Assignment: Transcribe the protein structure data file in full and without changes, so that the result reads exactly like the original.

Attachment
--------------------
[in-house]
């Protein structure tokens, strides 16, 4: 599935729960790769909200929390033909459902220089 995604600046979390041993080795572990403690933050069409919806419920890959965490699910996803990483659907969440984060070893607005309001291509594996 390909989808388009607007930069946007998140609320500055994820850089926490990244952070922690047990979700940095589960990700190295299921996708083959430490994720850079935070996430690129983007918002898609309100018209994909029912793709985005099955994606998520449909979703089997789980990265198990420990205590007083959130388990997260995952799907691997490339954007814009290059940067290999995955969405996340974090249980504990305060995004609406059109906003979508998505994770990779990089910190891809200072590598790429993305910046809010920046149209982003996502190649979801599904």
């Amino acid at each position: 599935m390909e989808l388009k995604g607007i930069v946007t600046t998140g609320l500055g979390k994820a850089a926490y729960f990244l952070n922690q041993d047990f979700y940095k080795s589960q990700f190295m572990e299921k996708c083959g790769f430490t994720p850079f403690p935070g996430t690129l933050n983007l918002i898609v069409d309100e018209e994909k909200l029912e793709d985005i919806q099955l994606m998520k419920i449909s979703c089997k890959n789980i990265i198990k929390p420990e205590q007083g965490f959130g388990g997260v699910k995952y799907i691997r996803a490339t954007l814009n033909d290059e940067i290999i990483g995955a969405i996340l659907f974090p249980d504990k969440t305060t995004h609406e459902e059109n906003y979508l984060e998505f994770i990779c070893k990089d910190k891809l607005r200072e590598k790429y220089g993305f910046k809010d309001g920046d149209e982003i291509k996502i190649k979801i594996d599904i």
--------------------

[in-house]
């Protein structure tokens, strides 16, 4: 599935729960790769909200929390033909459902220089 995604600046979390041993080795572990403690933050069409919806419920890959965490699910996803990483659907969440984060070893607005309001291509594996 390909989808388009607007930069946007998140609320500055994820850089926490990244952070922690047990979700940095589960990700190295299921996708083959430490994720850079935070996430690129983007918002898609309100018209994909029912793709985005099955994606998520449909979703089997789980990265198990420990205590007083959130388990997260995952799907691997490339954007814009290059940067290999995955969405996340974090249980504990305060995004609406059109906003979508998505994770990779990089910190891809200072590598790429993305910046809010920046149209982003996502190649979801599904």
């Amino acid at each position: 599935m390909e989808l388009k995604g607007i930069v946007t600046t998140g609320l500055g979390k994820a850089a926490y729960f990244l952070n922690q041993d047990f979700y940095k080795s589960q990700f190295m572990e299921k996708c083959g790769f430490t994720p850079f403690p935070g996430t690129l933050n983007l918002i898609v069409d309100e018209e994909k909200l029912e793709d985005i919806q099955l994606m998520k419920i449909s979703c089997k890959n789980i990265i198990k929390p420990e205590q007083g965490f959130g388990g997260v699910k995952y799907i691997r996803a490339t954007l814009n033909d290059e940067i290999i990483g995955a969405i996340l659907f974090p249980d504990k969440t305060t995004h609406e459902e059109n906003y979508l984060e998505f994770i990779c070893k990089d910190k891809l607005r200072e590598k790429y220089g993305f910046k809010d309001g920046d149209e982003i291509k996502i190649k979801i594996d599904i």